Emerging markets equities broadly held up better than stocks in major developed markets, although emerging markets also suffered as investors fled riskier asset classes. South African President Jacob Zuma narrowly survived a bid by opposition lawmakers to oust him via a parliamentary no-confidence vote—the sixth since he took office in 2009. The country’s stock market showed little reaction to the outcome of the vote. South Africa’s currency, the rand, fell against the U.S. dollar when it became clear that Zuma would remain in office.

Protests continue in Venezuela

In Venezuela, protests against the government of President Nicolas Maduro continued as he extended his attempt to consolidate power by prosecuting opposition politicians. The U.S. expanded its sanctions to include eight additional Venezuelan officials connected to the creation of a new legislative body known as the constituent assembly, which is composed of allies of the ruling party and can re-write the country’s constitution. U.S. officials said that they could still impose sanctions on Venezuela’s oil industry, which is the country’s primary source of revenue. Bonds issued by the Venezuelan government and PDVSA, the state-controlled oil company, fell more than the wider emerging markets debt indexes.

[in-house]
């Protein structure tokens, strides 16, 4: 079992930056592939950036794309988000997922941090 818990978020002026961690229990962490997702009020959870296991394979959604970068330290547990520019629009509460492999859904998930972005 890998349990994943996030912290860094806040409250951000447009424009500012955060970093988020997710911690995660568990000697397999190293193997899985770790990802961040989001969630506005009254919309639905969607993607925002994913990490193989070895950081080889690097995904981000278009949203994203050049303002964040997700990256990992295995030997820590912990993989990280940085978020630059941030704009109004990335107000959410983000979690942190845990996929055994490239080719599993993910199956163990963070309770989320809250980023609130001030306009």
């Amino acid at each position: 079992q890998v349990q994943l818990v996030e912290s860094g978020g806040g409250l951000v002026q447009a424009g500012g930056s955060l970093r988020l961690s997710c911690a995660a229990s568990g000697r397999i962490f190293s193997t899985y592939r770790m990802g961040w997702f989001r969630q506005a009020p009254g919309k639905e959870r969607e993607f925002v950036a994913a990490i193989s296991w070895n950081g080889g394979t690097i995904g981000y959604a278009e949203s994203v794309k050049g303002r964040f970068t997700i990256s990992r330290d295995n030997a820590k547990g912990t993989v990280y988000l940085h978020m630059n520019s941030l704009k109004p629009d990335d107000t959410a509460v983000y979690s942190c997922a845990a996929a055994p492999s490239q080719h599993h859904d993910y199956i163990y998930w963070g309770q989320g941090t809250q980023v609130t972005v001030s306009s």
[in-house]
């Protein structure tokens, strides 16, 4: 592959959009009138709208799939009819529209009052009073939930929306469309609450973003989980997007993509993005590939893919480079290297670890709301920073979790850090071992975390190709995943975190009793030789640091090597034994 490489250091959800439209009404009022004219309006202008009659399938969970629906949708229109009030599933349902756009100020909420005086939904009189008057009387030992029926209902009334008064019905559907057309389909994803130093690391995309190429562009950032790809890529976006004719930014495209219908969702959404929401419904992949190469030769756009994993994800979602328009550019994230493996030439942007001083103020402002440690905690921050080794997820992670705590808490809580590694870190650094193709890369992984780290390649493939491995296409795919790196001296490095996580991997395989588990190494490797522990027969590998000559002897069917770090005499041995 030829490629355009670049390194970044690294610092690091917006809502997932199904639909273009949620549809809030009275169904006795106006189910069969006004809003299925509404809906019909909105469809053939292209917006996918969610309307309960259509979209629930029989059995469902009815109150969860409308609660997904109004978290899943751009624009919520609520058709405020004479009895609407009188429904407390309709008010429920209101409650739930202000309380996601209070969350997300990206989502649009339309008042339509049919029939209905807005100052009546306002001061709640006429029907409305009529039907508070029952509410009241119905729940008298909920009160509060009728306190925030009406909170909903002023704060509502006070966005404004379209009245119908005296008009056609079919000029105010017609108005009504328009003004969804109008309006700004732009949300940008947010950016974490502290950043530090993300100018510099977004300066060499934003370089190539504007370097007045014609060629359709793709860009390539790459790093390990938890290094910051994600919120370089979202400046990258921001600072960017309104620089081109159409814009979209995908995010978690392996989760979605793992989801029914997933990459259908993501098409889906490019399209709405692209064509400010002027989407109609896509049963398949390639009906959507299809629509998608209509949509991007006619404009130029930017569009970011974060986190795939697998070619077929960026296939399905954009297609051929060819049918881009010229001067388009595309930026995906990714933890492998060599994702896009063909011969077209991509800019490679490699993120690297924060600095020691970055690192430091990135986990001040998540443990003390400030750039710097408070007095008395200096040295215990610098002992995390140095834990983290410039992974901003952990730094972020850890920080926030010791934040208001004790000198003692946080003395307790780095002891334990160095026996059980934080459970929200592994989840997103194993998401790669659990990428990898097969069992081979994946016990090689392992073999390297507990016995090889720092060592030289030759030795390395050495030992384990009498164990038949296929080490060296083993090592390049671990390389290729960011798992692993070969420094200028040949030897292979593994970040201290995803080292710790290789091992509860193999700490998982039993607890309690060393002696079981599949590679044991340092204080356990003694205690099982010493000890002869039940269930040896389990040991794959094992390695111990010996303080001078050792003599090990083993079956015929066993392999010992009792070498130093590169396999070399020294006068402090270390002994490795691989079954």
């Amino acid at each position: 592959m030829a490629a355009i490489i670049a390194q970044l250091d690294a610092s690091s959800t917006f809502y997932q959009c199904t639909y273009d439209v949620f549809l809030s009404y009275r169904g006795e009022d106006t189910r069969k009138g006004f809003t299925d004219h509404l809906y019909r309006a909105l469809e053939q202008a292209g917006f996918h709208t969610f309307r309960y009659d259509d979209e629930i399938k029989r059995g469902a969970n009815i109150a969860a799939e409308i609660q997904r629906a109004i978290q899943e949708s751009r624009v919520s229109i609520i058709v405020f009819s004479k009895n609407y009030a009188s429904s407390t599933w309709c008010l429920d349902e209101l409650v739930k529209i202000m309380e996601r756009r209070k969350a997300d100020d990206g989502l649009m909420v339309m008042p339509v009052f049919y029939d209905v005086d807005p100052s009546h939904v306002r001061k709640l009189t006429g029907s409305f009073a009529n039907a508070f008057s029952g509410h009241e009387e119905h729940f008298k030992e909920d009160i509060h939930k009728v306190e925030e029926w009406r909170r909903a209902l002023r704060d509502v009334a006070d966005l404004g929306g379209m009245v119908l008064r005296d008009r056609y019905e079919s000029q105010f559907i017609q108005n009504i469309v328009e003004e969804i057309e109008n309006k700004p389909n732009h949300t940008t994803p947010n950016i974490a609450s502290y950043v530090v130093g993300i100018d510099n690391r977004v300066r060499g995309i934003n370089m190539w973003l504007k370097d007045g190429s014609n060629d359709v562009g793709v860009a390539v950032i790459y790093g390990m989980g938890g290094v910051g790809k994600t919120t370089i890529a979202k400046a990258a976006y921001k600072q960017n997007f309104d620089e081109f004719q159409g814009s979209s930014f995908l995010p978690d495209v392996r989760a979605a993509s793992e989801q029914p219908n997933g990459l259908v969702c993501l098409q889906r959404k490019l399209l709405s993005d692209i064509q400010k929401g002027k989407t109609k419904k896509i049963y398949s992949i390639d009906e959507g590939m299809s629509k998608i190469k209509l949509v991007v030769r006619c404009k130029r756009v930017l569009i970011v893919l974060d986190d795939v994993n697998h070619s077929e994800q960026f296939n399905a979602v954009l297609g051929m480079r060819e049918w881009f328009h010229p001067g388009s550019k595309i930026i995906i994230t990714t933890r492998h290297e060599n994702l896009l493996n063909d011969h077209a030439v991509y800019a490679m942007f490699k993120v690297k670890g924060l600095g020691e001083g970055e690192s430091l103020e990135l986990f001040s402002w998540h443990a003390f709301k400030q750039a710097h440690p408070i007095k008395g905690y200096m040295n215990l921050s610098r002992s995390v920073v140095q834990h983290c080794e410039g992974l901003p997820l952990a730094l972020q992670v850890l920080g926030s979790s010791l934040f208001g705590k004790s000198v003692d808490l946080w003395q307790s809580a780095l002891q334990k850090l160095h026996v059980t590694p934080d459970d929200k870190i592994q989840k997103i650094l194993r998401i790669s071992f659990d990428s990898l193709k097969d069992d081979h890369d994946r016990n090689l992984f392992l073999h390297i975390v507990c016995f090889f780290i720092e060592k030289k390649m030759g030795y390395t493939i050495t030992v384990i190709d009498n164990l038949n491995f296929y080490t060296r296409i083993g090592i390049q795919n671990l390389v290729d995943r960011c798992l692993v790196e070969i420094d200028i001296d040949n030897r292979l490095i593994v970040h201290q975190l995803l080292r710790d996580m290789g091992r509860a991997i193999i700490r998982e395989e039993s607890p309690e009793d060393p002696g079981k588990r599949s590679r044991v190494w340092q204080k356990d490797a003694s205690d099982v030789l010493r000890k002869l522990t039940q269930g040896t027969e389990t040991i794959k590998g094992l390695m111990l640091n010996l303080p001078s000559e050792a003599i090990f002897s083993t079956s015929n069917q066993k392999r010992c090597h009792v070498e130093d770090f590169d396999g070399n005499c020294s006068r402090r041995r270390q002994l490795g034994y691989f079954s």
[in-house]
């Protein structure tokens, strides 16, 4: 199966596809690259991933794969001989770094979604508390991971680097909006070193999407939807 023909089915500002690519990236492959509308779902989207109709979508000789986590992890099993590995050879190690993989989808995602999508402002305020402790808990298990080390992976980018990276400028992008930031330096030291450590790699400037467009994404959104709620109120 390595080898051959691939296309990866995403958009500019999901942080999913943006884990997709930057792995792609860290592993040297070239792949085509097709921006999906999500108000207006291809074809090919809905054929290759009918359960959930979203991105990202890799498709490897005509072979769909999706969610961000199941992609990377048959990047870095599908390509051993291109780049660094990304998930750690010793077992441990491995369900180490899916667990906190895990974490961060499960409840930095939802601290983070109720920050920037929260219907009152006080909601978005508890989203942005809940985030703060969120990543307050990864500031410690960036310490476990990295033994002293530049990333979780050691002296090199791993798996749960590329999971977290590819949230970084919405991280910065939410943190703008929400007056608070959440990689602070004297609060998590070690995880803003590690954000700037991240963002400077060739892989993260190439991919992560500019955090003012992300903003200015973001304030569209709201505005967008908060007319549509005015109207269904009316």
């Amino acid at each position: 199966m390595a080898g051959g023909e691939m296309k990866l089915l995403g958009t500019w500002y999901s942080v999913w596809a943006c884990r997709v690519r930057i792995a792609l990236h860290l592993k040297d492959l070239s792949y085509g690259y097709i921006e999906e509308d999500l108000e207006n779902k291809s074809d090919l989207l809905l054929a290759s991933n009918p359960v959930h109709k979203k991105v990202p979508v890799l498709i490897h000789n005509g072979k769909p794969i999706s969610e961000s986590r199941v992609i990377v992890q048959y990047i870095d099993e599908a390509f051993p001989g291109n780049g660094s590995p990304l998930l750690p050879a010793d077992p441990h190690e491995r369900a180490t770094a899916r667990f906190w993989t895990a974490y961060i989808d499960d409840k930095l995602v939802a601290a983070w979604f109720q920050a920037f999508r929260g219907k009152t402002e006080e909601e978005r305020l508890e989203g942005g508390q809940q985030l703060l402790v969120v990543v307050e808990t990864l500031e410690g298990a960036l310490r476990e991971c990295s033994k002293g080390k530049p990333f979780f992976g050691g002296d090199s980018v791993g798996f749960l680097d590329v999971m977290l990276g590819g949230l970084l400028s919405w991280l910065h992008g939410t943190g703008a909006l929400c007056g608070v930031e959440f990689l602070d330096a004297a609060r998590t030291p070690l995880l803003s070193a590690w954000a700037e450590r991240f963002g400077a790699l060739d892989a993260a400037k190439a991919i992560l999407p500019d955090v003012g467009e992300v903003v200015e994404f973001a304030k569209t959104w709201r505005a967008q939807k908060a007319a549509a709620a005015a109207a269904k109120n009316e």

Bank of Mexico keeps rates on hold

Mexico’s central bank kept interest rates steady and issued a neutral statement, ending a string of six consecutive policy meetings with rate increases. The country released a higher-than-expected inflation figure earlier in the week, which had led some analysts to expect a hawkish statement or even another rate hike from the central bank.